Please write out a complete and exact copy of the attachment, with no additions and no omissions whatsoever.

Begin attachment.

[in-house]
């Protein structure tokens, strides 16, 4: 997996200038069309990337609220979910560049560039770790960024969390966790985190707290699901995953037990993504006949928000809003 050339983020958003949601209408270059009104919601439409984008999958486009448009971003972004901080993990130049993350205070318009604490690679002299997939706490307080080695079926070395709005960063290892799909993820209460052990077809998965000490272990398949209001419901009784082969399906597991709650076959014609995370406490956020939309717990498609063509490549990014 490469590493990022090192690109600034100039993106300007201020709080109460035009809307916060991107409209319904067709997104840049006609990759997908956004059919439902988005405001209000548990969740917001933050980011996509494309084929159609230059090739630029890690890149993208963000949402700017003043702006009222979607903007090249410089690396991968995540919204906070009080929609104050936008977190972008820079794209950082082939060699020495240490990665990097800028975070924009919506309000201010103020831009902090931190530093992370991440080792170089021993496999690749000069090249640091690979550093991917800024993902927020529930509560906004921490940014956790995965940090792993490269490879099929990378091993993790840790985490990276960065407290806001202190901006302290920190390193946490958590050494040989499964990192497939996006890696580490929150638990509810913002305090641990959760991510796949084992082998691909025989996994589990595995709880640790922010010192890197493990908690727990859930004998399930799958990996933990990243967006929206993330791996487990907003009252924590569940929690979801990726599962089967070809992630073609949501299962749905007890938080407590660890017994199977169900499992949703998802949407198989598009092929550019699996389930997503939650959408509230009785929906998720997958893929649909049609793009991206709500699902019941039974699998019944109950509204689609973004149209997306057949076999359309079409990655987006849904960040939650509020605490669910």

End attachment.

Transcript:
[in-house]
């Protein structure tokens, strides 16, 4: 997996200038069309990337609220979910560049560039770790960024969390966790985190707290699901995953037990993504006949928000809003 050339983020958003949601209408270059009104919601439409984008999958486009448009971003972004901080993990130049993350205070318009604490690679002299997939706490307080080695079926070395709005960063290892799909993820209460052990077809998965000490272990398949209001419901009784082969399906597991709650076959014609995370406490956020939309717990498609063509490549990014 490469590493990022090192690109600034100039993106300007201020709080109460035009809307916060991107409209319904067709997104840049006609990759997908956004059919439902988005405001209000548990969740917001933050980011996509494309084929159609230059090739630029890690890149993208963000949402700017003043702006009222979607903007090249410089690396991968995540919204906070009080929609104050936008977190972008820079794209950082082939060699020495240490990665990097800028975070924009919506309000201010103020831009902090931190530093992370991440080792170089021993496999690749000069090249640091690979550093991917800024993902927020529930509560906004921490940014956790995965940090792993490269490879099929990378091993993790840790985490990276960065407290806001202190901006302290920190390193946490958590050494040989499964990192497939996006890696580490929150638990509810913002305090641990959760991510796949084992082998691909025989996994589990595995709880640790922010010192890197493990908690727990859930004998399930799958990996933990990243967006929206993330791996487990907003009252924590569940929690979801990726599962089967070809992630073609949501299962749905007890938080407590660890017994199977169900499992949703998802949407198989598009092929550019699996389930997503939650959408509230009785929906998720997958893929649909049609793009991206709500699902019941039974699998019944109950509204689609973004149209997306057949076999359309079409990655987006849904960040939650509020605490669910």